Deputy Attorney General Rod Rosenstein called the pushback to Attorney General William Barr's actions surrounding the Russia report "bizarre," saying in a new interview that Barr is doing all he can to follow the law and make as much of the report public as possible.
"He's being as forthcoming as he can, and so this notion that he's trying to mislead people, I think is just completely bizarre," Rosenstein told The Wall Street Journal.
"It would be one thing if you put out a letter and said, 'I'm not going to give you the report.' What he said is, 'Look, it's going to take a while to process the report. In the meantime, people really want to know what's in it. I'm going to give you the top-line conclusions.' That's all he was trying to do."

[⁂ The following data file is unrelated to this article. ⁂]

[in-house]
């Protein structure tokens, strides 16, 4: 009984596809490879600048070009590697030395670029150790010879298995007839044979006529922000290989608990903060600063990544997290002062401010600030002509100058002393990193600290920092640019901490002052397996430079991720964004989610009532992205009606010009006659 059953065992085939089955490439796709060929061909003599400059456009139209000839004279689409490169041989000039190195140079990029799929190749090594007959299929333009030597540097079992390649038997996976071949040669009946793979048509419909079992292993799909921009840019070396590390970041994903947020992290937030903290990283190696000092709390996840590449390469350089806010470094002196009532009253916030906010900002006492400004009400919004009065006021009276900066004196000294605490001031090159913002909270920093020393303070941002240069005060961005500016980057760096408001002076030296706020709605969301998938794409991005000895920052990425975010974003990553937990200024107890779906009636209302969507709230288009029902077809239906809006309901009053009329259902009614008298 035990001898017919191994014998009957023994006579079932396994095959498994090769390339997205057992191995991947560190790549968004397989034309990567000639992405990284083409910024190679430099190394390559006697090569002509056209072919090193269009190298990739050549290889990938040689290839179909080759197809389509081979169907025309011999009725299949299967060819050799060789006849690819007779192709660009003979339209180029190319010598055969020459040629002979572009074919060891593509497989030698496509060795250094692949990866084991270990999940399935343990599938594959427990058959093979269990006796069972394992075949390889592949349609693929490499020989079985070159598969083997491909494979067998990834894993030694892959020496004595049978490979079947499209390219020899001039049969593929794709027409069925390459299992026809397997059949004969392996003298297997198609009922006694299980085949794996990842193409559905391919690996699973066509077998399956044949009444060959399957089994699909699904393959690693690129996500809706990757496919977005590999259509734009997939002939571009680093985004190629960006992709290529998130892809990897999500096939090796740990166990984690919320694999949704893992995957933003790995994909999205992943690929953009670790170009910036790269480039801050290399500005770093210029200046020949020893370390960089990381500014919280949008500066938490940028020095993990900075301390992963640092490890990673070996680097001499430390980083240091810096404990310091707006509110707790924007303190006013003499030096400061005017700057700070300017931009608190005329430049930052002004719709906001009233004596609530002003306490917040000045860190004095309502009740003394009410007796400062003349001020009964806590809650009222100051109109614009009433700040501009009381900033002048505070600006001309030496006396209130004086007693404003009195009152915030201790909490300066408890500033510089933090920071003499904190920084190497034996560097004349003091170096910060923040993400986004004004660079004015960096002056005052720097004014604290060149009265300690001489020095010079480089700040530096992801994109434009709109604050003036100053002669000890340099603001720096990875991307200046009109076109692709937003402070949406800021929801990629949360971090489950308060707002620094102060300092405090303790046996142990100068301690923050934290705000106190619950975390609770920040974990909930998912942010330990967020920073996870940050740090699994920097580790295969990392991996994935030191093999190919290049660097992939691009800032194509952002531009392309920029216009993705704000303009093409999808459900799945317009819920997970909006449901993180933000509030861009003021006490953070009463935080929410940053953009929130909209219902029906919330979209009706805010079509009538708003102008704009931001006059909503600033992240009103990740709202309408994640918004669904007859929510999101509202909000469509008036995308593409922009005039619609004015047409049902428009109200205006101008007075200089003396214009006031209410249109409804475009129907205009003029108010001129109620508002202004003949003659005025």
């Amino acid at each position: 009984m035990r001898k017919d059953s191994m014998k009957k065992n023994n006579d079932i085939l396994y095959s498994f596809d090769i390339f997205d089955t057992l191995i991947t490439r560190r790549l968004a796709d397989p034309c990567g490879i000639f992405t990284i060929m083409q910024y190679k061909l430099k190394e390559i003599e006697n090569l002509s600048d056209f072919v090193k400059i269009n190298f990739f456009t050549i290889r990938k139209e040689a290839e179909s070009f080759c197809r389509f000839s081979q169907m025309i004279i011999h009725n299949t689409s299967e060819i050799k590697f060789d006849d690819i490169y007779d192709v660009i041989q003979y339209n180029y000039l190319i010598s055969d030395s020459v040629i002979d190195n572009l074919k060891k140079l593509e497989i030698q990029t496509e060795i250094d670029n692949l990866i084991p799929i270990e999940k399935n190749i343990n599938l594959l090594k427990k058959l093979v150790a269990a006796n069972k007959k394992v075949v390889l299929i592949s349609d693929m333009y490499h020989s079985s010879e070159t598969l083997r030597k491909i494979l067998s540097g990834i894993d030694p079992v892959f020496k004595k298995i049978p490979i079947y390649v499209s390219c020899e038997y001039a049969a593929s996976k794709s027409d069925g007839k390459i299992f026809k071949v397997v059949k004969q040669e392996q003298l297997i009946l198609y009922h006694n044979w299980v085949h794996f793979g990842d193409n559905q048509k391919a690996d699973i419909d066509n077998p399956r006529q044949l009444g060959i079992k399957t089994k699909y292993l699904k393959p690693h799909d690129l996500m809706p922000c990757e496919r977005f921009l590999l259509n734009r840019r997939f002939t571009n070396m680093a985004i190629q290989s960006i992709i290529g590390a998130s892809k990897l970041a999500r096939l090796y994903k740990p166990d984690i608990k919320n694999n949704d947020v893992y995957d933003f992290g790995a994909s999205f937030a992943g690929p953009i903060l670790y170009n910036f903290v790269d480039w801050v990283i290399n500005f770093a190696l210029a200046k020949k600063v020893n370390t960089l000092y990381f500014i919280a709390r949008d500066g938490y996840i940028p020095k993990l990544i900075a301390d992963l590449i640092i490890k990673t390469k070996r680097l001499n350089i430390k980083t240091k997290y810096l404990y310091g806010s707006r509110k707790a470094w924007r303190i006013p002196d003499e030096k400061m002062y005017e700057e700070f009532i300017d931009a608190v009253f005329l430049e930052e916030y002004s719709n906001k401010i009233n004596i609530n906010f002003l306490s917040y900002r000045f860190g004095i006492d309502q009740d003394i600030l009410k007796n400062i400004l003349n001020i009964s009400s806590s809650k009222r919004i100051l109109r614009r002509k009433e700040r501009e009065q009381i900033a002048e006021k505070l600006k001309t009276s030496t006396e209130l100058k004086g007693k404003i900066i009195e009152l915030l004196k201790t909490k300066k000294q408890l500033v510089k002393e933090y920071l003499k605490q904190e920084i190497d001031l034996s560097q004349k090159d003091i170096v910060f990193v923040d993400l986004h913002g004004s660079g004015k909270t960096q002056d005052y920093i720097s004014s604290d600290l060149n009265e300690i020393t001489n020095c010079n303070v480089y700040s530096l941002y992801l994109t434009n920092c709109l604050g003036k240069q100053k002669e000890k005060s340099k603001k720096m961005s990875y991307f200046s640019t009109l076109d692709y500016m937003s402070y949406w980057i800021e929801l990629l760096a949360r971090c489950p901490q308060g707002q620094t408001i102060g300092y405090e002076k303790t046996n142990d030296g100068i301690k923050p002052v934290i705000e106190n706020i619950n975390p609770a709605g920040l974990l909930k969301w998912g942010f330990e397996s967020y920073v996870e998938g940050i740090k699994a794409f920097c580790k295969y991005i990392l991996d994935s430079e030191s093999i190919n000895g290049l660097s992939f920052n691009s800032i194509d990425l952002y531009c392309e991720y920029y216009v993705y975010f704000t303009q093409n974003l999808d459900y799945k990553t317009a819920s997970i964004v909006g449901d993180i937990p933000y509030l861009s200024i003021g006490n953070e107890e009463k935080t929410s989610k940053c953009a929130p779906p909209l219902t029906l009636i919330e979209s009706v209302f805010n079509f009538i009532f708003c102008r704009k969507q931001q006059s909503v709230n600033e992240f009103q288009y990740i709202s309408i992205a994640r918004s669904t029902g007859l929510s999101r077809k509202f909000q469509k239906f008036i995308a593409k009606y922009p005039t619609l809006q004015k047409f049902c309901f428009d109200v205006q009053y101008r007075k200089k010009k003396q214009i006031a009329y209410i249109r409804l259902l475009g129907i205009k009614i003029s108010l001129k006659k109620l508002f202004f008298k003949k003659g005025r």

Rosenstein was referring to Barr's four-page summary of special counsel Robert Mueller's report on Russian interference in the 2016 election. Mueller concluded that neither President Donald Trump nor his campaign conspired with the Russians to defeat Hillary Clinton. He could not say whether or not Trump obstructed justice, however, but Barr wrote in his summary he and Rosenstein decided there was not sufficient evidence to pursue an obstruction charge.
Democrats are demanding to see Mueller's full report, but Barr said it must be redacted to conceal classified and privileged information.
Rosenstein told the Journal the American public should have "tremendous confidence" in Barr's efforts on the report.
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